UK: Scientologists enlist police to push antidrugs drive in school

Police officers across the country have been used by the Church of Scientology to promote its antidrugs campaign in schools.

Officers have been handing out booklets that praise the science fiction writer L Ron Hubbard, the church’s founder, and describe both prescription and illegal drugs as “poison”.

What you should know about Scientology’s quackery

The Scientology organization is a commercial enterprise that masquerades as a religion, and that increasingly acts like a hate group. It preys on vulnerable people through a variety of front groups, including Narconon (which operates in some prisons under the name “Criminon”).

Scientology is an unethical organisation, whose scriptures encourage and condone hate, harassment, and other unethical behavior

Scientology is rooted in the science fiction of its founder, L. Ron Hubbard – a man who had trouble telling fiction from fact.

Scientologists say they are so trusted by the police that they have been asked to act as adult representatives for young people arrested on drugs offences.

One of the booklets handed out by Metropolitan police on behalf of the church’s Say No to Drugs campaign said Hubbard was creator of “the safest, most effective – and only – detoxification procedure of its kind”.

In total 1m booklets are distributed each year. They label alcohol and antidepressants as “poison” and say that oxycodone, a prescription painkiller, is “as powerful as heroin”.

A booklet on heroin says methadone, the drug used by the NHS to treat heroin addicts, is as dangerous as the class A drug and should not be prescribed.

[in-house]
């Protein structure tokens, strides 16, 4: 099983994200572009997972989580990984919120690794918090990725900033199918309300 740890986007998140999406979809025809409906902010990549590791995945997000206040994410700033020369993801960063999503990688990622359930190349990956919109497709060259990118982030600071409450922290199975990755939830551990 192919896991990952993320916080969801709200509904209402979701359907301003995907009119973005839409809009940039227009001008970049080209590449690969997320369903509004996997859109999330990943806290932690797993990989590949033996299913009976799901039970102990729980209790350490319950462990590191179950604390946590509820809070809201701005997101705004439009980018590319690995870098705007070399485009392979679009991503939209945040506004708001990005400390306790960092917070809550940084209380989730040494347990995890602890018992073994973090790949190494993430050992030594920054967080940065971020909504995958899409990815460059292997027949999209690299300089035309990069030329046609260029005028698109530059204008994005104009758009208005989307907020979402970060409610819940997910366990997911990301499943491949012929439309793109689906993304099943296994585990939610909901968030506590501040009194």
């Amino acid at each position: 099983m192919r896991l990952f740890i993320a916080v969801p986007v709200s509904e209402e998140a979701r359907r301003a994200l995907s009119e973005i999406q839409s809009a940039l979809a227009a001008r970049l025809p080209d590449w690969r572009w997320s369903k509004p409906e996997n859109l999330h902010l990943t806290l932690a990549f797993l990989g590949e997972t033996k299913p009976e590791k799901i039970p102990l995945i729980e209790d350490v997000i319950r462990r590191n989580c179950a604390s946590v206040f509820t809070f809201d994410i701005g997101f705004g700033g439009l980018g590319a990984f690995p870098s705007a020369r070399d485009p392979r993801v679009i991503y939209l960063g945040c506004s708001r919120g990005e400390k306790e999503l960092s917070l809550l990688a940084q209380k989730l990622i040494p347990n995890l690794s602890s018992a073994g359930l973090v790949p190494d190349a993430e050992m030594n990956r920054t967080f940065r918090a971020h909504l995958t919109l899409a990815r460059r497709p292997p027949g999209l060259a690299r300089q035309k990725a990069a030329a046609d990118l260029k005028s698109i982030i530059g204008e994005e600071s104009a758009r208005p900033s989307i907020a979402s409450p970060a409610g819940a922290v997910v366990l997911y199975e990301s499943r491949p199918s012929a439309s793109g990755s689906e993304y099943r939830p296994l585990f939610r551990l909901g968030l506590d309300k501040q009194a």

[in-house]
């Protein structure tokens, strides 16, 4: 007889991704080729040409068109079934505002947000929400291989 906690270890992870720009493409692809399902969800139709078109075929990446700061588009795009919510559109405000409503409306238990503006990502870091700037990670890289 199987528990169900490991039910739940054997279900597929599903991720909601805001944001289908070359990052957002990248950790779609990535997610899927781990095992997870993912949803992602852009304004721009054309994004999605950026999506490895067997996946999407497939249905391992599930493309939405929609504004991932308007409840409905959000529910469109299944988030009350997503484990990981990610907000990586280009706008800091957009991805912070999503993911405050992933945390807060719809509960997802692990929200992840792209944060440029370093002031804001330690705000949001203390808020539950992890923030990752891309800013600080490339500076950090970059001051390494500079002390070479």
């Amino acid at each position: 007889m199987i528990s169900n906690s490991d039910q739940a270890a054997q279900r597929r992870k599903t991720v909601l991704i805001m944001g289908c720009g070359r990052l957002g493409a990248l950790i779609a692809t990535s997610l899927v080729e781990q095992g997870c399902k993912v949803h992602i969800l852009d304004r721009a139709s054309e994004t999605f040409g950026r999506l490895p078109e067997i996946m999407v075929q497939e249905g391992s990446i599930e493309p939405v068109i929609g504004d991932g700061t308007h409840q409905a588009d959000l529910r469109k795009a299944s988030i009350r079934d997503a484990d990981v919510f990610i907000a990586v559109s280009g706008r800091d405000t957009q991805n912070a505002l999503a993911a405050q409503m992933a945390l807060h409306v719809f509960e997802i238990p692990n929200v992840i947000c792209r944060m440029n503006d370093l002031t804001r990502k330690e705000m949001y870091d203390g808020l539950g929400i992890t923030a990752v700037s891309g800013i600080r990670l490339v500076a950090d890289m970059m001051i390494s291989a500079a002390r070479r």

Martin Barnes, of DrugScope, the drugs information charity, said: “These booklets fall short and should not be allowed in schools.”

Met officers have attended meetings in London and West Sussex hosted by the church, aimed at forging links with “community leaders”. They were briefed about the Say No to Drugs campaign and given information packs – although Scotland Yard said working with the church should not be seen as an endorsement.

Patrick Mercer, a Tory MP on the home affairs select committee, said: “If the information is misleading or inaccurate, then the police should simply not be distributing it.”

Ian Howarth, founder of the Cult Information Centre, said: “The booklets may lead some readers to venture closer to Scientology than might be wise.”

“Inaccurate and Unscientific”

“State Superintendent Jack O’Connell urged all California schools on Tuesday to drop the Narconon antidrug education program after a new state evaluation concluded that its curriculum offers inaccurate and unscientific information.”
Schools urged to drop antidrug program

The booklets recommend the controversial charity Narconon as the best way to recover from drug abuse. Last year The Sunday Times revealed Scientology’s links with the charity, which had been using Hubbard’s methods to tackle drug abuse.

Last autumn the City of London police carried out an inquiry after some 20 officers accepted Scientology hospitality that included tickets to the Leicester Square premiere of Mission Impossible III, and a £500 a head charity dinner at the church’s British headquarters, both of which were attended by Tom Cruise.

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Religion News Blog posted this on Tuesday January 22, 2008.
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